The film opens with two children walking through New York City, arguing over what they should go see, when they come across Mickey Mouse, who offers a solution: a trip to the United Nations complex. There, they meet Mickey’s friend Kiki from Ghana, who is also a UN guide. Mickey is no stranger to the UN, as he is recognized by the organization as an emissary of goodwill to the children of the world. They view the flags of the countries that are members of the UN before they head inside. Kiki also explains that once they enter the complex, they are in an international zone, which doesn’t belong to one single country. The group then meets other members of the UN to discuss the role of the organization, how they handle conflict, the role of the Security Council, and how they prevent fighting across the world. The group also goes over the roles of the interpreters, who do their best to communicate with the members of the Security Council, before moving to the General Assembly. The group is greeted by the children of the world and act out the voting process for the issues facing the world. The episode ends with the kids ringing the peace bell, hoping that one day there will be world peace.

July 27

July 27, 1989 – The Educational Short Film The United Nations is Released


On July 27, 1989, the short educational film The United Nations was released. Part of the Mickey’s Field Trip series, the live action short had Mickey Mouse guide two children through the United Nations, where they meet several guides from various countries. As the children tour the General Assembly, the Security Council, and UNICEF, they learn about world health, the skills behind translating for the delegates, and how to solve conflicts.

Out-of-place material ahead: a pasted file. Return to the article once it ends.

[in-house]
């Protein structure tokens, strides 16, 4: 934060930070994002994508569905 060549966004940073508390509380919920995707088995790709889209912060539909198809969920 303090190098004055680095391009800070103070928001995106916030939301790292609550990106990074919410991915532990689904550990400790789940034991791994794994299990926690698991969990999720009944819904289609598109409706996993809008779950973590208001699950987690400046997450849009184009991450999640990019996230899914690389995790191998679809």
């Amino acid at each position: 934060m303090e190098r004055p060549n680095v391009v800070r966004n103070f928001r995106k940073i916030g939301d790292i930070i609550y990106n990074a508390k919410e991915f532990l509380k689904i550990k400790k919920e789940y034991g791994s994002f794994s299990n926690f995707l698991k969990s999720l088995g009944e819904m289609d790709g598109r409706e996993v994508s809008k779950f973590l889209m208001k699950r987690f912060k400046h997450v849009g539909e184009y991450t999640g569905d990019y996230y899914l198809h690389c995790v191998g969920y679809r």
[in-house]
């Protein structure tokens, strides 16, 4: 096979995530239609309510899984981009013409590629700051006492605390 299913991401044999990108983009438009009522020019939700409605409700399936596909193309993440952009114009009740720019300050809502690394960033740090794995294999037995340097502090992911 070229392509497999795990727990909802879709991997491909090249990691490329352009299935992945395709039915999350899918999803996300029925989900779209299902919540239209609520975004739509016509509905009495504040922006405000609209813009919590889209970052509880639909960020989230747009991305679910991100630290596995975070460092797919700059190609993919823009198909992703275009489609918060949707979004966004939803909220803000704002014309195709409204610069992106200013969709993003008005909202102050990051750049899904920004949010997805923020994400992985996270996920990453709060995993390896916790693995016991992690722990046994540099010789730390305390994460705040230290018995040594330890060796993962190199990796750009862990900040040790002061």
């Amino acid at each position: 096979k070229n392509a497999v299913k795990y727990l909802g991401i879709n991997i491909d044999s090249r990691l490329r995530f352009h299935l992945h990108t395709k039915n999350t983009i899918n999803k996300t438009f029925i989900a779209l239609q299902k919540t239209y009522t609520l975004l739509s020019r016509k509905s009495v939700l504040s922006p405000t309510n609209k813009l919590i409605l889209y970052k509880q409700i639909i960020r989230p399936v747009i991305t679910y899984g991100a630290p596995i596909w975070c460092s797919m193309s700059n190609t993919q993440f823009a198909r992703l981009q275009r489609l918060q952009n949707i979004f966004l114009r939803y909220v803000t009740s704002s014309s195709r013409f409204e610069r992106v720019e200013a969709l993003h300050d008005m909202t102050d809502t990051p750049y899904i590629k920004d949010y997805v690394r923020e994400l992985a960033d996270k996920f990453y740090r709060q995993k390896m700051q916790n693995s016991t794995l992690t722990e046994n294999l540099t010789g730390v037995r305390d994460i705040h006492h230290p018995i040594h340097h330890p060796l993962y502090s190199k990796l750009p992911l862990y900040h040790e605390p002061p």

February 5

February 5, 1993 – The Educational Short Film Recycle Rex is Released in California


“Everybody throws out too much stuff! We’re running out of places to put it.”

On February 5, 1993, the educational short film Recycle Rex was released in California, with a general release on February 26. It was a joint production between the California Department of Conservation and the Keep California Beautiful Youth Recycling Education Campaign, along with Walt Disney Educational Productions as the producer. The film won several awards, including a Certificate of Creative Excellence at the U.S. International Film & Video Festival. It was created and designed by David Cutler, written by Irene Mecchi, and directed by Howard E. Baker.

The short begins with some examples of dinosaurs not recycling before showing the newspaper headline: “Field of Dreams to Become Landfill.” At the Field of Dreams, Rex is excited about how the kids can use the field, unaware of its future plans. His friends are also excited, until someone driving the Trash-o-Matic arrives to dump trash all over the field. Rex asks the driver to stop dumping the trash, and although the driver wants to, he can’t, as there’s nowhere else to put the garbage. When the kids volunteer to take the trash back to the “awful wasteful creatures who threw it away,” they are soon ashamed to find that they are those horrible creatures. The trash guy offers them a solution: get rid of their garbage without throwing it away, and the field will remain theirs. Rex asks Tucker to look up the solution in his Book of Everything, and the book tells them to “Close the Loop,” which confuses the kids more. Their friend Bunsen finds a solution to reuse their broken and discarded items to create something new, and the kids take it to town to recycle. While in town, Rex’s friends become hungry and decide to enter a department store, but Rex tries to keep them on track with getting rid of their garbage, not adding to it. Unfortunately, hunger wins out, and the kids run inside. The kids inside realize they have more garbage than ever, and are unsure what to do. Meanwhile, the Stomper Twins try to dump their cans off the End of the World Cliff, but are guided away but a daisy named Rose, as there isn’t much left in the world and they need to recycle. Finally, Rex finds the Recycling Center, and brings his friends with him with a song. The short ends with the kids finally getting their field.